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26 of 28 people found the following review helpful
5.0 out of 5 stars A profound and timely book, 13 Oct. 2013
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This review is from: God, Sexuality, and the Self: An Essay 'On The Trinity' (Paperback)
In this fine book, Sarah Coakley argues that in seeking to engage with the mystery of the Trinity today we need also to take on board the `intrinsic entanglement of human sexuality and spirituality'. Here she offers a systematic theology, a theologie totale, that honours the practice of contemplation, offers a theology that is always in transit, explores the inter-relating between theology and psychology and attends to art, poetry and music. Her `total theology' seeks to overcome all false divides between what we believe and how we live, and between the worlds of thought and feeling.

In this enterprise, Coakley sees Romans 8 as the touchstone for an emerging understanding of the Trinity, including: `When we cry, "Abba! Father!" it is the very Spirit bearing witness with our spirit that we are children of God, and if children, then heirs, heirs of God and joint heirs with Christ...' (vv. 15-17). She then traces the story of contemplation and Christian ecstasy within the context of the life-changing equality between Father, Son and Holy Spirit and, where appropriate, their relevance to gender. For example, she shows the link between the Spirit-filled ecstasies of Montanism and the honouring of women in positions of power and authority. A further instance is found in John of the Cross, who alludes to Romans 8 and the `Holy Spirit's action on the "feminized" soul'.

In the later chapters, she offers an intriguing discussion on the tendency to demote the Spirit in the depiction of the Trinity by Christian artists and engages in detail with Gregory of Nyssa and Augustine, their views on the Trinity and their references to gender. For instance, Gregory sees `all three "persons"' as `ultimately unknowable' and argues that desire for God is put `above all else', including our other desires. Dionysius the Areopagite takes the interchange of desire further, attributing an `ecstatic yearning' not only to human beings' longing for God but in God's profound love for his creation.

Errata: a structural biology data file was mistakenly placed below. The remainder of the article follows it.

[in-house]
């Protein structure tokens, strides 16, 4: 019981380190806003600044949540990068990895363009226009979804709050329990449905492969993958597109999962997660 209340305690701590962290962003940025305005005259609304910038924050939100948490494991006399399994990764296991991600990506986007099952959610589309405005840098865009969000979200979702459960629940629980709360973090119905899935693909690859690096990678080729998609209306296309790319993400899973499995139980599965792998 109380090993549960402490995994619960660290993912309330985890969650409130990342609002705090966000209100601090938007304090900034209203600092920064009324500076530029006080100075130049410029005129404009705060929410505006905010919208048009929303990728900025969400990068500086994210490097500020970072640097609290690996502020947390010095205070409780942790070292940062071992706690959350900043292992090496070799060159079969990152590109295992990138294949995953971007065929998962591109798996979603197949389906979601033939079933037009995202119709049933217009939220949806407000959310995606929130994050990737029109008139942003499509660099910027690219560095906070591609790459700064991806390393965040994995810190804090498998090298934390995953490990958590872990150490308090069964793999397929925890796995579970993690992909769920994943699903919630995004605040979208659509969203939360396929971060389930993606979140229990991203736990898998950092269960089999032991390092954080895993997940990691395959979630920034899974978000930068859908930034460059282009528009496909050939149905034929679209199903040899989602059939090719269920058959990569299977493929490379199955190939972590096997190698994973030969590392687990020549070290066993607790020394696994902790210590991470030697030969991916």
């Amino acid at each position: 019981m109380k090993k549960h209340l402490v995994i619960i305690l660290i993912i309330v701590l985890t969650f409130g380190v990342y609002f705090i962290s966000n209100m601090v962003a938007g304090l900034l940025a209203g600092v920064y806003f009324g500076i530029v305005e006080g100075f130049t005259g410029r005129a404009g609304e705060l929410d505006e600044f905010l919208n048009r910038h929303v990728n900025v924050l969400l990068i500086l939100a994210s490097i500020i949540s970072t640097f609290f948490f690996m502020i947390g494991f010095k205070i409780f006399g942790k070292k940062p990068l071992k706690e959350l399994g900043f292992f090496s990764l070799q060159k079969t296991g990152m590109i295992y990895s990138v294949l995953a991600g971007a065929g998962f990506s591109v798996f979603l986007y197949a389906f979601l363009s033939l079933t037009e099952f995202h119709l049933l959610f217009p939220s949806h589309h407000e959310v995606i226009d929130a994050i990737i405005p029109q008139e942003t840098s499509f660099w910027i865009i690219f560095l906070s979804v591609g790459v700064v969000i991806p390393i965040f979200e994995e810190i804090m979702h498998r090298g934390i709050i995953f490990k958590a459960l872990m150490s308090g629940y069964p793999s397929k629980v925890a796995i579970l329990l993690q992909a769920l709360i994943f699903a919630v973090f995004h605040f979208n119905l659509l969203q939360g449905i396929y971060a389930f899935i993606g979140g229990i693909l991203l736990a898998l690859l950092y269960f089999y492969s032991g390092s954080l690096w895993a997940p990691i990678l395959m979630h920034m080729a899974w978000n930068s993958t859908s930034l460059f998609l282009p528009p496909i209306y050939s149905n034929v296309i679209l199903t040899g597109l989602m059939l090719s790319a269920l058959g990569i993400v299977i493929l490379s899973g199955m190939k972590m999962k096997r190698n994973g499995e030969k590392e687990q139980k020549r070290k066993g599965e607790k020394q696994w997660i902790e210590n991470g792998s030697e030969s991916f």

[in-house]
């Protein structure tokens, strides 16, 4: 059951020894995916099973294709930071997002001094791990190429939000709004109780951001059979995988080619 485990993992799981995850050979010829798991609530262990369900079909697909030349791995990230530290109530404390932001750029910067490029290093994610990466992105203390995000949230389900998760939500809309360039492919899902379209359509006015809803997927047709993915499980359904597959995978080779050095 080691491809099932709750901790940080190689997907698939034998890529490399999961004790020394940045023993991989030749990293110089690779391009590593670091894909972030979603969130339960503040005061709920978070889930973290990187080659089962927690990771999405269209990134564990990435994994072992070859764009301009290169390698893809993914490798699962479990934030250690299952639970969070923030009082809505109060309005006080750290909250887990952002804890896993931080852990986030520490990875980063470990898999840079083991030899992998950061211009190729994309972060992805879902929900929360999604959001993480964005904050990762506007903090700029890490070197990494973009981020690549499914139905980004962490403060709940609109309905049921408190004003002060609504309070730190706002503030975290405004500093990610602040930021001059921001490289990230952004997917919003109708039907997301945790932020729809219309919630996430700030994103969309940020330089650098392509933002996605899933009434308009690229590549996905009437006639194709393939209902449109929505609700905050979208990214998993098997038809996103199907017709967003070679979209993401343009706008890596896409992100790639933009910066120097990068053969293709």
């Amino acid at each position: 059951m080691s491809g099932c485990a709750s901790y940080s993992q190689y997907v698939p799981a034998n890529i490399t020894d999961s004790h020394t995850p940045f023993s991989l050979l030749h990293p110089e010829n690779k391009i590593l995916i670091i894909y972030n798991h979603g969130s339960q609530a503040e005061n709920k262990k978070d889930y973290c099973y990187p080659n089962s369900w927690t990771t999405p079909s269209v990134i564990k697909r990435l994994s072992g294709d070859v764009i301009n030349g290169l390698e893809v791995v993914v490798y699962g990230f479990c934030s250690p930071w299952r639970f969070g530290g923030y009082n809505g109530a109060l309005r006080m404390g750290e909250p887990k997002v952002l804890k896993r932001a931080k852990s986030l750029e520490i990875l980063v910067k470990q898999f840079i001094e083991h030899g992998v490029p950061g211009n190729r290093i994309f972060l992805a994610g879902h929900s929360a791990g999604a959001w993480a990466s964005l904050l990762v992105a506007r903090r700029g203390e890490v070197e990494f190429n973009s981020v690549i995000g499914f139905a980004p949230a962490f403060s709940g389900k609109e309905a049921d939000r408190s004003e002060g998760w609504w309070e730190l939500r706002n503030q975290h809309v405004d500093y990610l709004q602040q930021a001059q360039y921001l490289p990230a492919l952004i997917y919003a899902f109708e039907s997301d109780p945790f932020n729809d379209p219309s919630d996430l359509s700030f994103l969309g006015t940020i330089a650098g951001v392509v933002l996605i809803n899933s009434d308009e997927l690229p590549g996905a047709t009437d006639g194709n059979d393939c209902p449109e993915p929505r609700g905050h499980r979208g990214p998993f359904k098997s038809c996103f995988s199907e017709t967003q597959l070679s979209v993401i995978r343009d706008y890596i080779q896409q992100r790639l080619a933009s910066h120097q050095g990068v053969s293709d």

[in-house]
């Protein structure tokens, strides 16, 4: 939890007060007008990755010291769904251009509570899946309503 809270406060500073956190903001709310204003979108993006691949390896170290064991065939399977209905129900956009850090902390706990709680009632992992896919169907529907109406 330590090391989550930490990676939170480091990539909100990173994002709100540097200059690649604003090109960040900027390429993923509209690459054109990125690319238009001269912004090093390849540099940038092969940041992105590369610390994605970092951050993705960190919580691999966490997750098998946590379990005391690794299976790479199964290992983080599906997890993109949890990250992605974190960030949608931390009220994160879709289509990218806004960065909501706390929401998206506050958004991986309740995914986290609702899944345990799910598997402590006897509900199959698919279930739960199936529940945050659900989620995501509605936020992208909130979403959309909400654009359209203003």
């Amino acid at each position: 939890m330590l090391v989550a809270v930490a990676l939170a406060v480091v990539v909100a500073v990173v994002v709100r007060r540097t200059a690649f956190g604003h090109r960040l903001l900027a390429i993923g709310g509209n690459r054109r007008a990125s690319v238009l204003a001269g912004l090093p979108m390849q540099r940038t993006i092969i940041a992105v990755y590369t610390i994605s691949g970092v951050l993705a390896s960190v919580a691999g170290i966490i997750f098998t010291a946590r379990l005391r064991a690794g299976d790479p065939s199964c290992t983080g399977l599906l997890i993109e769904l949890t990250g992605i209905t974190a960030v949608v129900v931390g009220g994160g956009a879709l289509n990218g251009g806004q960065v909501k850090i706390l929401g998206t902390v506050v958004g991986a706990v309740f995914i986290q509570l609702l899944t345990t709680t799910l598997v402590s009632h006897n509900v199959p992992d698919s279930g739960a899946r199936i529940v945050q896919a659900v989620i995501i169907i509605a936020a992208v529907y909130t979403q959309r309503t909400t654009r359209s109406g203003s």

This beautifully reasoned and timely book has much to say on the Spirit's work in and through contemplation and prayer, not least for today's debate on women in the priesthood and episcopacy.
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Showing 1-4 of 4 posts in this discussion
Initial post: 3 Jun 2014 09:58:34 BDT
Sheman says:
Thank you for your most poetically put review. Having purchased this book earlier in the year because the title, quite literally, 'caught my eye', (only to find, joy! of joys!, & clinchingly so, that it was by one of my old Lancaster Uni lecturers!,) yet not having found the time to read it, your review is an added, & sensitive, encouragement for me to do so. I shall look forward to my intellectual, spiritual, emotional & gender & sexuality affirming 'repast' with even more added 'relish' now.

In reply to an earlier post on 5 Jun 2014 17:05:58 BDT
Thank you Sheman. I hope you find Sarah Coakley's book as intriguing and inspiring as I did.

In reply to an earlier post on 26 Apr 2015 01:48:46 BDT
Last edited by the author on 26 Apr 2015 01:50:10 BDT
Hi Roger

Thank you for your review. It thoroughly convinced me that this is one of the books on "modern" Christianity I really don't need to read.

In the first place because I have seen the kind of disastrous influence so-called charismatic Christians can have on a congregation that isn't aware of their ideas and agenda,
Secondly, because If there is no taking or giving in marriage in Heaven then I can think of no earthly reason why I would need a "feminized soul", or to ponder and fantasies about sexuality and the Holy Trinity whilst I am on Earth.
(And yes, I have been in a mutually happy and satisfactory marriage for over thirty years, thank you.)

In reply to an earlier post on 26 Apr 2015 11:54:38 BDT
Thank you, A. J. Bradbury. I am with you in being aware of some of the dangers in the world of so-called charismatic Christians but can assure you that Sarah Coakley's book does not fall into this trap. Her writing does not fantasise about sexuality and the Holy Trinity so much as bids for the reality of our desires and our need to allow the Spirit to control and channel them. In that context it's good to know of the prolonged stability and happiness of your marriage. I wish you all good things.
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